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6.18.2007    |    "I am both Muslim and Christian"
Got to love the Episcopal Church. Its members run the gamut from orthodox catholic Christians (yes, this would mean something quite different if "orthodox" and "catholic" were capitalized), all the way to those who not only disagree that Scripture is the rock upon which our faith is based, but twist themselves in knots attempting to prove that black is white and night is day.

Case in point is one "Rev." Ann Holmes Redding, who claims to be both a Christian and a Muslim. Here are the basics, from the Seattle Times:
Shortly after noon on Fridays, the Rev. Ann Holmes Redding ties on a black headscarf, preparing to pray with her Muslim group on First Hill.

On Sunday mornings, Redding puts on the white collar of an Episcopal priest.

She does both, she says, because she's Christian and Muslim.

Redding, who until recently was director of faith formation at St. Mark's Episcopal Cathedral, has been a priest for more than 20 years. Now she's ready to tell people that, for the last 15 months, she's also been a Muslim — drawn to the faith after an introduction to Islamic prayers left her profoundly moved.
That movement must have been some brain flush. Taking the position of the proverbial man from Mars, one would have to apply simple logic: one can not hold two or more mutually exclusive beliefs. Ah, says that Martian man: perhaps these beliefs are not, actually, in conflict.

Now what I'm about to write is without prejudice. I have my beliefs, but can't condemn Redding for not sharing them. However, as a Christian, I must, repeat must, believe that Jesus of Nazareth was the only begotten Son of God, and was God incarnate. Also on the short but essential list of "must believes" is that Jesus was fully divine, and fully human, and died to put paid to our sins; that Jesus rose from the dead on the third day, and that those who confess Jesus as Lord and Savior will be saved.

Thousands of years of struggles, including much violence (really Christian...not) has taken place on the details. But these seem to be the basics. Until recently, even the liberal denominations might have agreed. Apparently there are some Piskies who no longer can sign up even to those minimalist creedal-type statements.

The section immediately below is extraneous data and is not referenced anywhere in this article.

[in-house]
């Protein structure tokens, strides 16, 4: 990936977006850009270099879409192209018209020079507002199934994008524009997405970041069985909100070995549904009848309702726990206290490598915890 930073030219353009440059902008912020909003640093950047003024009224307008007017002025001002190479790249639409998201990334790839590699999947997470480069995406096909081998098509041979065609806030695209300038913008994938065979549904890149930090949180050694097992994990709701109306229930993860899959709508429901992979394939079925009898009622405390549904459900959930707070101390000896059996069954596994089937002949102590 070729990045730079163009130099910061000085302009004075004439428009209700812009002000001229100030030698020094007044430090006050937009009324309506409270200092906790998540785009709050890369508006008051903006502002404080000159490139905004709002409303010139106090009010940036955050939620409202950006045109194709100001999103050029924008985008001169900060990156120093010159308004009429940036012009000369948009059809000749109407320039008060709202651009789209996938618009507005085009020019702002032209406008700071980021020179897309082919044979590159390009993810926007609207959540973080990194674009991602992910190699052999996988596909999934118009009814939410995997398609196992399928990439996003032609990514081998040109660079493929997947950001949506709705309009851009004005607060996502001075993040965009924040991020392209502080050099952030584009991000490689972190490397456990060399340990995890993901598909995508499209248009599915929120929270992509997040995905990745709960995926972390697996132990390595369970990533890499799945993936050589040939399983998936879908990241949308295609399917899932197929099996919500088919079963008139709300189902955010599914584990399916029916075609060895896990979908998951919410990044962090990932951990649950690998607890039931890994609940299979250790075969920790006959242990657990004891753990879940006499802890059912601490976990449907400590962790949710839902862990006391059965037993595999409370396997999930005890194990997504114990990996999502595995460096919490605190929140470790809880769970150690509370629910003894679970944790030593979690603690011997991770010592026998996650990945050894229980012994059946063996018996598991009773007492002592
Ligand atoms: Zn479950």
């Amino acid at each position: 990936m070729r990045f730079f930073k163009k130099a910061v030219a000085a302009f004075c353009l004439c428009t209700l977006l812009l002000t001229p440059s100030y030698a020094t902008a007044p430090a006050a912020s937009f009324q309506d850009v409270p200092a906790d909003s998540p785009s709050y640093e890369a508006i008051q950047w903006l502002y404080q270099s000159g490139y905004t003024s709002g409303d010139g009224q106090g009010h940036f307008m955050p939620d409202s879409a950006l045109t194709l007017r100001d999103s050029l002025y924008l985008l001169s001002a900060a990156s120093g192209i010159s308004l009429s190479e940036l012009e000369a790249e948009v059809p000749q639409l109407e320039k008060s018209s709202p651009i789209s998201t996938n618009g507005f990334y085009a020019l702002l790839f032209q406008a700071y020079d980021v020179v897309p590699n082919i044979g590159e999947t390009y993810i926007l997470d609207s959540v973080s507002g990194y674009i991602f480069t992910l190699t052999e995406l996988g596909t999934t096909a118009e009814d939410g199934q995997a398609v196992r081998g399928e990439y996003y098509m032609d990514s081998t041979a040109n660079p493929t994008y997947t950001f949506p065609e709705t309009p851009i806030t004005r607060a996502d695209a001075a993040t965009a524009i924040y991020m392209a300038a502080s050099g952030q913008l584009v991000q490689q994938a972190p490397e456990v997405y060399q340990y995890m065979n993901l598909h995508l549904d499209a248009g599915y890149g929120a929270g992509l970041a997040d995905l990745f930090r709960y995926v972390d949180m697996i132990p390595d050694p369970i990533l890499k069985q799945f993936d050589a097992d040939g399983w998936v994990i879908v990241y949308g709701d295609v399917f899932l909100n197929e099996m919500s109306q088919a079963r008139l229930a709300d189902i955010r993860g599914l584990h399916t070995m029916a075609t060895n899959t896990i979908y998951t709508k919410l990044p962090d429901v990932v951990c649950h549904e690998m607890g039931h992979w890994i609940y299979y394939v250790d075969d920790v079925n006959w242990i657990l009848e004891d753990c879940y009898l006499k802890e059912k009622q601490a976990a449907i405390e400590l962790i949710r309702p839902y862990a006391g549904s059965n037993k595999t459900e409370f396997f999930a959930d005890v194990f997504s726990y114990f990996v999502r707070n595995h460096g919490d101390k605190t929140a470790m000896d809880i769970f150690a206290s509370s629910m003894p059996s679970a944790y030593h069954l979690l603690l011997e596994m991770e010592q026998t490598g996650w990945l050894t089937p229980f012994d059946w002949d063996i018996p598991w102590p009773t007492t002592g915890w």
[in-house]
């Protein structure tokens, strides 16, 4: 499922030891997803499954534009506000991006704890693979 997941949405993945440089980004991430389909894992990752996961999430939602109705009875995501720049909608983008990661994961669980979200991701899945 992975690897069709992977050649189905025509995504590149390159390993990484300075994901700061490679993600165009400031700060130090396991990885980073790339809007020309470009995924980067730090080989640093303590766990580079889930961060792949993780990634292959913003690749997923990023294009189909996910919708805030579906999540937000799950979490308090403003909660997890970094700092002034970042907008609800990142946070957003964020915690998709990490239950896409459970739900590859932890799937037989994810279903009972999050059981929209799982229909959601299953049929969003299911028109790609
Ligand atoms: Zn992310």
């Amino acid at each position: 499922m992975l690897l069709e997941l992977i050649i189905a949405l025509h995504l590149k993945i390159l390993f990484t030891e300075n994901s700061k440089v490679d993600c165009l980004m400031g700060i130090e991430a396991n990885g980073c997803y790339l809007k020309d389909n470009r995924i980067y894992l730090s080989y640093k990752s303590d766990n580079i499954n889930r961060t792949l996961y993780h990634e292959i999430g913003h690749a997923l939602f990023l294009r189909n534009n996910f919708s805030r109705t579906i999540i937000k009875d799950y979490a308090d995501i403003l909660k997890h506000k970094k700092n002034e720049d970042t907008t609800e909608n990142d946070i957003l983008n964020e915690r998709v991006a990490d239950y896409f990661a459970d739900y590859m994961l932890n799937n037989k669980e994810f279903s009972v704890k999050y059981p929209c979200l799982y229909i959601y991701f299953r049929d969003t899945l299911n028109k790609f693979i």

Islam does not recognize God incarnate; to them, Jesus was a prophet, and not even the last or most authoritative one. Just a man, in other words. In the simplest of terms, one may not logically be both a Christian and a Muslim, since Muslims can't accept that Jesus was the only begotten Son of God.

Which leads to the conclusion that Redding should not claim any longer to be an Episcopal priest. If she isn't tossed out on her hijab, then all this says is that her bishop, Rt. Rev. Vincent Warner of the Olympia (Washington) Diocese, is just as confused as she is.

Getting back to that man from Mars, the only logical conclusion he might reach is that while Christianity and Islam are incompatible in some core beliefs, Redding, and the Olympia Diocese, are not Christian believers.

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About this site and the author

Welcome. My name is John Luke Rich, (very) struggling Christian. The focus here is Christianity in its many varieties, its fussing and feuding, how it impacts our lives and our society, with detours to consider it with other faiths (or lack thereof).

Call this blog my way of evangelizing on the internet.

Putting it differently, we're only here on this earth a short time. It's the rest of eternity that we should be most concerned about. Call it the care and feeding of our souls.

I was born Jewish, and born again in Christ Jesus over thirty years ago. First as a Roman Catholic; now a Calvinist by persuasion and a Baptist by denomination. But I'm hardly a poster boy for doctrinal rigidity.

I believe that Scripture is the rock on which all Christian churches must stand -- or sink if they are not so grounded. I believe that we are saved by faith, but hardly in a vacuum. That faith is a gift from God, through no agency on our part -- although we sometimes turn a deaf ear and choose to ignore God's knocking on the door.

To be Christian is to evangelize. Those who think it not their part to evangelize perhaps haven't truly understood what our Lord told us in Matthew 28. We must preach the Gospel as best we are able. Using words if necessary.

Though my faith waxes and wanes, it never seems to go away. Sometimes I wish it would, to give me some peace of mind. But then, Jesus never said that walking with Him was going to be easy...

Final note: I also blog as Jack Rich on cultural, political and other things over at Wrong Side of the Tracks

Thanks for stopping by.